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I mentioned just this in closing an essay on subjectivity, loss, and the abyss from a collection on Levinas and Nietzsche, writing:

At this point, however, I’m drawn back to a pair of scenes from Abbas Kiarostami’s 1991 semi-documentary Life and Nothing More. In this film, the second in his Earthquake Trilogy, Kiarostami explores the aftereffects of a catastrophic earthquake in rural Iran. The lead character, a filmmaker, travels a devastated series of highways and side roads through equally devastated towns. In other words, it is a film about traumatic pain and its aftermath, in this case the traumatic pain of natural catastrophe. We might expect Kiarostami’s lead character to meet townspeople telling tales of the unspeakable experience of mass destruction. Indeed, the fixed, lingering shots that structure of the film suggest just such trauma. The trauma is there, without a doubt. But what is not there is the gravity of thought in response to such devastation. Rather, the filmmaker meets and talks first with a man carrying a toilet seat. Then an extended conversation with a young man who was just married in the ruins – quite literally on top of the rubble – of his community. What are we to make of Kiarostami’s witnesses to catastrophe? Are they inauthentically attuned to what has happened and how nothing can be the same afterward? Or do we theorists (of which Kiarostami may have been one) infuse such catastrophes with a gravity of thought that eclipses the mundanity of life when like not only does go on, but must go on? After all, the evacuation of one’s home and place does not mean one is also alleviated of the need to sit comfortably, in privacy, and, well, “to evacuate” oneself – or marry one’s beloved and begin the mundane domestic life the young male character embodies.

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What kind of space of conversation might this mundanity of life open when life goes on? How are we to register the gravity of thinking after the abyss in that mundanity? How, indeed, are we to begin accounting for a conversation between the one who clings to the toilet seat and the one who proclaims the Overman or the ethical? This is an important conversation, for both the mundanity and the gravity of thinking after disaster belong to the same community of those who have nothing. And both belong to beginning’s abyss.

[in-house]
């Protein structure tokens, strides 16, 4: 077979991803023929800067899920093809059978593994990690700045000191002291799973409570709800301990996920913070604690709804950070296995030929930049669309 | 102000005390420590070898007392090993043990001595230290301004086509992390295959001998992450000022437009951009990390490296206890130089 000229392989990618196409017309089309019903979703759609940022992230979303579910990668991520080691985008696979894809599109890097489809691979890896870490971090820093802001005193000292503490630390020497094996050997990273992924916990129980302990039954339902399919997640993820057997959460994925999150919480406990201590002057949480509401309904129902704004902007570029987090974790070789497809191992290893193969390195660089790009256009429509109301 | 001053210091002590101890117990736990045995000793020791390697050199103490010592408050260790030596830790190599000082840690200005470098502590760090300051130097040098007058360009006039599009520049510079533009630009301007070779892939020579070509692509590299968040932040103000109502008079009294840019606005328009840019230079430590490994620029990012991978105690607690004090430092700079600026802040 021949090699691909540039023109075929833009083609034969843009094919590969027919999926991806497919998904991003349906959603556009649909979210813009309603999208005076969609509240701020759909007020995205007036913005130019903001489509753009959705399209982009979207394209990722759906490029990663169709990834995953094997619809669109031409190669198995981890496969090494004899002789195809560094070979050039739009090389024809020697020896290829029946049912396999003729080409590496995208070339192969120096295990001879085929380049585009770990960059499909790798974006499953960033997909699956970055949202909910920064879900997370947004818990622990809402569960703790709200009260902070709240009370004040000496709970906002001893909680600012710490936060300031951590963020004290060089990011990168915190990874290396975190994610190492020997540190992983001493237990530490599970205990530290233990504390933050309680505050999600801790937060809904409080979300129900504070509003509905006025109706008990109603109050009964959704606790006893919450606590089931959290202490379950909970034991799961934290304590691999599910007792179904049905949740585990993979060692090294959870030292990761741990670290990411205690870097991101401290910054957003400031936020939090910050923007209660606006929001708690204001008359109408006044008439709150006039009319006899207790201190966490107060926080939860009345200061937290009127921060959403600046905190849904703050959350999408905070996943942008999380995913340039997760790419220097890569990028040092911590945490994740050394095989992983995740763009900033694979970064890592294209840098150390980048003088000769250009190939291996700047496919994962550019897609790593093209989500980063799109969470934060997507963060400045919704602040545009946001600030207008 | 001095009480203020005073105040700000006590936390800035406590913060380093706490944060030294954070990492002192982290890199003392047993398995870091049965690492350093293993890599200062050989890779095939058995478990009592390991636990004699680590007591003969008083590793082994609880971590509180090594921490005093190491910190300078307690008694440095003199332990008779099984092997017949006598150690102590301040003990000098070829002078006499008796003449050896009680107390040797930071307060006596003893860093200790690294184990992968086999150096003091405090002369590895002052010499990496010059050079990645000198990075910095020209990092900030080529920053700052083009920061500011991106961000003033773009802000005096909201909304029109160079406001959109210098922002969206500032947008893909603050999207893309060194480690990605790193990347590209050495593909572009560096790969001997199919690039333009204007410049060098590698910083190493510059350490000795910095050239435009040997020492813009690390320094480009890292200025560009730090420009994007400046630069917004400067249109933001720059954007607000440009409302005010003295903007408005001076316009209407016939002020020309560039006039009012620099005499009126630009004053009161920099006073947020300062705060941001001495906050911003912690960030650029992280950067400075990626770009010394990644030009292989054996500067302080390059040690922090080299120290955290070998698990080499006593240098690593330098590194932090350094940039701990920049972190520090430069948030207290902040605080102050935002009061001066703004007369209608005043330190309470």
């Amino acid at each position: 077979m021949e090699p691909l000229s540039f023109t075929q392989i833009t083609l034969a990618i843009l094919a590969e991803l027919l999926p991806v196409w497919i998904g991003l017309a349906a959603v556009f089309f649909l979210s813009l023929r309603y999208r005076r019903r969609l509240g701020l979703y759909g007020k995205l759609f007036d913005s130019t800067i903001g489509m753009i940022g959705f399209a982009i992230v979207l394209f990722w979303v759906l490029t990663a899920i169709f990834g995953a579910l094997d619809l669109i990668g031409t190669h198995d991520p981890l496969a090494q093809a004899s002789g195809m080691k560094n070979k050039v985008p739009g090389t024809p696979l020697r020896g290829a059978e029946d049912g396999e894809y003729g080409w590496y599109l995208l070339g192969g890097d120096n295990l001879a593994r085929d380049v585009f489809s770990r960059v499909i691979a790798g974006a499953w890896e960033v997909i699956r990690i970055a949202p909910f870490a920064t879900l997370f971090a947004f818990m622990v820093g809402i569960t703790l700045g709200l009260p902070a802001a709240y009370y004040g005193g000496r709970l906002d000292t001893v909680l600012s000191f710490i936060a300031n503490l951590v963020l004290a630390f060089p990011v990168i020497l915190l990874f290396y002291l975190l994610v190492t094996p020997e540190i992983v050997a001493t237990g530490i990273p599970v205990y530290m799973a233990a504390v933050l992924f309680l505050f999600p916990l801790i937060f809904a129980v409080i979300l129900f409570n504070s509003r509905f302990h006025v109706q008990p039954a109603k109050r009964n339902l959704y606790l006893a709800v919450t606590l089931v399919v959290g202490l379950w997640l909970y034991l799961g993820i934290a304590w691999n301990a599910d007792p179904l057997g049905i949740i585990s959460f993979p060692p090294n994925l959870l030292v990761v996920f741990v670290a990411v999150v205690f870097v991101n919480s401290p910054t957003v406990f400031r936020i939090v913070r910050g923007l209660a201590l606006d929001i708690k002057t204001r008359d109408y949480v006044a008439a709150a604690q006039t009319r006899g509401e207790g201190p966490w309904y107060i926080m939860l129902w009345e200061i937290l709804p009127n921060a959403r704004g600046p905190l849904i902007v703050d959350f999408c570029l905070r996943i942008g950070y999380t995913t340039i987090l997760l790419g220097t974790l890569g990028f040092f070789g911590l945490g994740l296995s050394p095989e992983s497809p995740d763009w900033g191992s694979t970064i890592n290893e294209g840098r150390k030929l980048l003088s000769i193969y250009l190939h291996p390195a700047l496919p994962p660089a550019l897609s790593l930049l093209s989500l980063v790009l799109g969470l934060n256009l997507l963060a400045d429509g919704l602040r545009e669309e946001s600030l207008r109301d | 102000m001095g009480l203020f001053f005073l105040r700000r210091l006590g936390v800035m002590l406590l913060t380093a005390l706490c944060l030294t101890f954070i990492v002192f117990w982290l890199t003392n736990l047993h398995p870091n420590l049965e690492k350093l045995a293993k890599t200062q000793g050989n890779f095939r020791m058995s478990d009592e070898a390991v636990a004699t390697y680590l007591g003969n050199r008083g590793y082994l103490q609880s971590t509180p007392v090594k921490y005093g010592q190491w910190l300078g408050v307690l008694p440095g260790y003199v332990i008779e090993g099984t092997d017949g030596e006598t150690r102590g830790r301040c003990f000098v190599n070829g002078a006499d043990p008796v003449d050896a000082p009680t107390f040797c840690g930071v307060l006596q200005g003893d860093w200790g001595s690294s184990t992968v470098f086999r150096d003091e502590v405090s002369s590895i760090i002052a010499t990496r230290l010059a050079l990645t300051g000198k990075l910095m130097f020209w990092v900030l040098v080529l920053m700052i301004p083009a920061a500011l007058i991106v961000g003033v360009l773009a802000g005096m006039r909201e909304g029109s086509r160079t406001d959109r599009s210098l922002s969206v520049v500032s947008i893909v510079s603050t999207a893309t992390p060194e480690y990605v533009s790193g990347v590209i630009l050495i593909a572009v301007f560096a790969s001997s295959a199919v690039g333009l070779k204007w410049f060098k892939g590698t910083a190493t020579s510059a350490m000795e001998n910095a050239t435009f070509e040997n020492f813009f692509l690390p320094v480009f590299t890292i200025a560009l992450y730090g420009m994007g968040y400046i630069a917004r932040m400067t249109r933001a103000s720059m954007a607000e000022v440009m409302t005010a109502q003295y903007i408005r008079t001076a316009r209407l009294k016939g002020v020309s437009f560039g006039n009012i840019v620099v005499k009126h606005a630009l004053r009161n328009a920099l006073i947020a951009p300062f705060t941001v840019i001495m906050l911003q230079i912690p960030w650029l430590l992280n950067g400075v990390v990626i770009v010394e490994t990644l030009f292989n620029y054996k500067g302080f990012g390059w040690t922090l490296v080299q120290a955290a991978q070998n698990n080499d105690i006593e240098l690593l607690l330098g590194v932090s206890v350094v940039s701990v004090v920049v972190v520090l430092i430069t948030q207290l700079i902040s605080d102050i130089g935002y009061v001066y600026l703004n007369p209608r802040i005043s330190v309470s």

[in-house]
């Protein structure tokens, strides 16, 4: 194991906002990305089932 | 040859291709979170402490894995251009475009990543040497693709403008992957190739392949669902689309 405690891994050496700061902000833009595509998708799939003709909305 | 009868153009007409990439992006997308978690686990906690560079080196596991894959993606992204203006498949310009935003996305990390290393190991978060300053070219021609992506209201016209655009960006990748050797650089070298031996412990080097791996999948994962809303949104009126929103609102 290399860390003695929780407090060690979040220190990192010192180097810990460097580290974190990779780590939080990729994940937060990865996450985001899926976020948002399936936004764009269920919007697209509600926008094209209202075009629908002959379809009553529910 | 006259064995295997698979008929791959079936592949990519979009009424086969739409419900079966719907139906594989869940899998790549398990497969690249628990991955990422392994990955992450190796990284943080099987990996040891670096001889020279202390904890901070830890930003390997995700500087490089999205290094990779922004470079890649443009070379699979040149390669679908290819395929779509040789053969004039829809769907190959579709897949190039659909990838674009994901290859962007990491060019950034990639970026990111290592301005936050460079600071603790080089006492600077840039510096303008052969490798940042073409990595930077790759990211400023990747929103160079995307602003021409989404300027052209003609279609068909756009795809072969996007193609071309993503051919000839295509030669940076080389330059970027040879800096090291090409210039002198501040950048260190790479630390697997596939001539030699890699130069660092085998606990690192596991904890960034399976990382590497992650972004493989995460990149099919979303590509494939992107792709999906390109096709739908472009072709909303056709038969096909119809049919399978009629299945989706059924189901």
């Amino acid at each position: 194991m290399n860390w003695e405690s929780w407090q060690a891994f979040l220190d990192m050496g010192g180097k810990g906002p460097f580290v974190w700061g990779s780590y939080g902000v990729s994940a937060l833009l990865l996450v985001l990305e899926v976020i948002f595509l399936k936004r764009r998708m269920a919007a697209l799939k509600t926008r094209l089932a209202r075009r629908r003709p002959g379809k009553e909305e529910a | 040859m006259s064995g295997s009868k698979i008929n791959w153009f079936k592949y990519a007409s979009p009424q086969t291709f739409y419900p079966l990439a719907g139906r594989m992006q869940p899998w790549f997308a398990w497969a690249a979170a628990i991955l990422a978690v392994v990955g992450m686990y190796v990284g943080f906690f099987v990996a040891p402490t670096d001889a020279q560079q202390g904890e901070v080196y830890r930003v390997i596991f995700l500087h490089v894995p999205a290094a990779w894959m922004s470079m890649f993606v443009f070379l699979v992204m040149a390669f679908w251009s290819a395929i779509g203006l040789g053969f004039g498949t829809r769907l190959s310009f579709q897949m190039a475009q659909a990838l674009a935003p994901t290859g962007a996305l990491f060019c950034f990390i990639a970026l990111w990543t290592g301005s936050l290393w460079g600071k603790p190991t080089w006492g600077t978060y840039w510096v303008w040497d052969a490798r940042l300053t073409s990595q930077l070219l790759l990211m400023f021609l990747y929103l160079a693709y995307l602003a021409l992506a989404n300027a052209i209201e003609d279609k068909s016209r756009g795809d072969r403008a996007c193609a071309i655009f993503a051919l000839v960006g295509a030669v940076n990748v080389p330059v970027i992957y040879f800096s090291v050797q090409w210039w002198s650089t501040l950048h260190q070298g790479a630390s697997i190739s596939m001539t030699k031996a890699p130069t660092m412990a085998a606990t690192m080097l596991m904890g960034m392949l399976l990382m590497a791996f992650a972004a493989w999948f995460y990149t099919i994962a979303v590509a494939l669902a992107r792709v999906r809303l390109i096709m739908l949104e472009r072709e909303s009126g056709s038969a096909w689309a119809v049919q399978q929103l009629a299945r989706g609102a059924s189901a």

Every now and then someone asks me what my work is all about. The temptation is to say something about traditions and debates and the like, but I always come back to that phrase. My work is about how life goes on. Thinking from very small places and how those places are the meaning of all big places and big visions, really.

And so when I think about what my own work is all about, I think back to Kiarostami and seeing Ad Life Goes On and how it changed my thinking. I was never going to become a specialist in Iranian film. But I drew everything from this Iranian filmmaker, whose vision lingers in the camera and on the small place of life we really too often forget when we wonder about life itself. There is always life and nothing more, because life goes on.

Rest in peace, Abbas Kiarostami. You leave everything for us to think. Thank you for that.

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Note on Vijay Iyer

Here are the comments I made introducing Vijay Iyer at the 28 January 2016 Hutchins Center colloquium at Harvard, with links to text and examples.

Introducing Vijay Iyer

It is an immense pleasure and honor to introduce Vijay Iyer today, Franklin D. and Florence Rosenblatt Professor of the Arts in the Department of Music. I know Vijay a bit, and I’ll talk about that in a moment, but before meeting him in person, I was like everyone floored by his music. It is vibrant, challenging, multi-sensory, intellectual, and just flat out beautiful. His honors and recognitions are well-known: Grammy nominee in 2011, Doris Duke Performing Artist in 2012, a 2013 MacArthur Fellow, and named by DownBeat magazine as pianist of the year in 2014, then artist of the year in 2015. Vijay’s albums have won similar honors Continue reading “Note on Vijay Iyer”